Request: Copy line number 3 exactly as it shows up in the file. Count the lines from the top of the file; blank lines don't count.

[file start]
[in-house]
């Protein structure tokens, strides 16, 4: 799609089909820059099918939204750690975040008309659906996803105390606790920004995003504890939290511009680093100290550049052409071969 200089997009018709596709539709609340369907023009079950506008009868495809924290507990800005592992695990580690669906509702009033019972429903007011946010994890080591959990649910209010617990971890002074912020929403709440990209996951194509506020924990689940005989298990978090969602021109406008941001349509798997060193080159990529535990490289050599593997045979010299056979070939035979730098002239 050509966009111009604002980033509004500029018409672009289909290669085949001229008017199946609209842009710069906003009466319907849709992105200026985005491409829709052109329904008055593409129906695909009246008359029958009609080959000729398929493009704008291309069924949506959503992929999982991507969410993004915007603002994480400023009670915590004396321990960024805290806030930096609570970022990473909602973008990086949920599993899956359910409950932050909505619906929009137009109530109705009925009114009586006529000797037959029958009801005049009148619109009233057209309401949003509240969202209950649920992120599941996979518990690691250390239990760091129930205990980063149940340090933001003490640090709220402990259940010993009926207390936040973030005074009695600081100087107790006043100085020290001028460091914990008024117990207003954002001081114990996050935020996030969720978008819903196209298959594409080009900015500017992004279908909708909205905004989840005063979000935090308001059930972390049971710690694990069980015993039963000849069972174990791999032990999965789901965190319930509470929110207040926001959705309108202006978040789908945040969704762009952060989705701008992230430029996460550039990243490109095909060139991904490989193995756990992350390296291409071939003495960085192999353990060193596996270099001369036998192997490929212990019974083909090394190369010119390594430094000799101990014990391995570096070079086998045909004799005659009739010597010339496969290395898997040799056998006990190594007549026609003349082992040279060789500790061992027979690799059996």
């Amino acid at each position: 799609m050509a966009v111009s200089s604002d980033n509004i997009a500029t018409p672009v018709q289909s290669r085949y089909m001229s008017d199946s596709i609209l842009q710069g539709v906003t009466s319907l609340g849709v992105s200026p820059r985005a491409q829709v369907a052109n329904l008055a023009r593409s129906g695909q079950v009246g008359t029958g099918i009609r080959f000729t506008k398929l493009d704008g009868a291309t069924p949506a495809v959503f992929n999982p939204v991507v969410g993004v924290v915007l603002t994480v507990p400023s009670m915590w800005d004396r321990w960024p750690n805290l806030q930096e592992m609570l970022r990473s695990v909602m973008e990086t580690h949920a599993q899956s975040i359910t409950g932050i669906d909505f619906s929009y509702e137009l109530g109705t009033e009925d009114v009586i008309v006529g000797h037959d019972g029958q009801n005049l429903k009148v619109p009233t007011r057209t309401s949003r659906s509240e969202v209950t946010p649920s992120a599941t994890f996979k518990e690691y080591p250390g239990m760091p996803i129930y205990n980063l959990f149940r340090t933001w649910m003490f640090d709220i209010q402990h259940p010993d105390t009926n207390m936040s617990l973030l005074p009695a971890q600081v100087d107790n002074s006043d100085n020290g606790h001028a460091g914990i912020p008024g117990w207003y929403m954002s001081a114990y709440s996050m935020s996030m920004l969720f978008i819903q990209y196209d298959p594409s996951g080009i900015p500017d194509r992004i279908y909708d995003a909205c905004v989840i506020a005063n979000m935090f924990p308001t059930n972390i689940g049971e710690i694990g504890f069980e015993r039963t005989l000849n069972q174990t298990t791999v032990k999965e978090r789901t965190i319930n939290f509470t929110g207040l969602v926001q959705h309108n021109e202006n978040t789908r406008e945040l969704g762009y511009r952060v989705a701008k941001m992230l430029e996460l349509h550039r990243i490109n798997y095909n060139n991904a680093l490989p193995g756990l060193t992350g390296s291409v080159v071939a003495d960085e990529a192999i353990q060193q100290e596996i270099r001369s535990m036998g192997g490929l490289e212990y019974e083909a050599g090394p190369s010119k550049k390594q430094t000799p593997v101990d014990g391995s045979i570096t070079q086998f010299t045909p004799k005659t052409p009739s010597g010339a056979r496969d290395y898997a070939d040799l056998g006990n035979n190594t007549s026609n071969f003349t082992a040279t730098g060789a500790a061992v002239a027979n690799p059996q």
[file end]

């Amino acid at each position: 799609m050509a966009v111009s200089s604002d980033n509004i997009a500029t018409p672009v018709q289909s290669r085949y089909m001229s008017d199946s596709i609209l842009q710069g539709v906003t009466s319907l609340g849709v992105s200026p820059r985005a491409q829709v369907a052109n329904l008055a023009r593409s129906g695909q079950v009246g008359t029958g099918i009609r080959f000729t506008k398929l493009d704008g009868a291309t069924p949506a495809v959503f992929n999982p939204v991507v969410g993004v924290v915007l603002t994480v507990p400023s009670m915590w800005d004396r321990w960024p750690n805290l806030q930096e592992m609570l970022r990473s695990v909602m973008e990086t580690h949920a599993q899956s975040i359910t409950g932050i669906d909505f619906s929009y509702e137009l109530g109705t009033e009925d009114v009586i008309v006529g000797h037959d019972g029958q009801n005049l429903k009148v619109p009233t007011r057209t309401s949003r659906s509240e969202v209950t946010p649920s992120a599941t994890f996979k518990e690691y080591p250390g239990m760091p996803i129930y205990n980063l959990f149940r340090t933001w649910m003490f640090d709220i209010q402990h259940p010993d105390t009926n207390m936040s617990l973030l005074p009695a971890q600081v100087d107790n002074s006043d100085n020290g606790h001028a460091g914990i912020p008024g117990w207003y929403m954002s001081a114990y709440s996050m935020s996030m920004l969720f978008i819903q990209y196209d298959p594409s996951g080009i900015p500017d194509r992004i279908y909708d995003a909205c905004v989840i506020a005063n979000m935090f924990p308001t059930n972390i689940g049971e710690i694990g504890f069980e015993r039963t005989l000849n069972q174990t298990t791999v032990k999965e978090r789901t965190i319930n939290f509470t929110g207040l969602v926001q959705h309108n021109e202006n978040t789908r406008e945040l969704g762009y511009r952060v989705a701008k941001m992230l430029e996460l349509h550039r990243i490109n798997y095909n060139n991904a680093l490989p193995g756990l060193t992350g390296s291409v080159v071939a003495d960085e990529a192999i353990q060193q100290e596996i270099r001369s535990m036998g192997g490929l490289e212990y019974e083909a050599g090394p190369s010119k550049k390594q430094t000799p593997v101990d014990g391995s045979i570096t070079q086998f010299t045909p004799k005659t052409p009739s010597g010339a056979r496969d290395y898997a070939d040799l056998g006990n035979n190594t007549s026609n071969f003349t082992a040279t730098g060789a500790a061992v002239a027979n690799p059996q």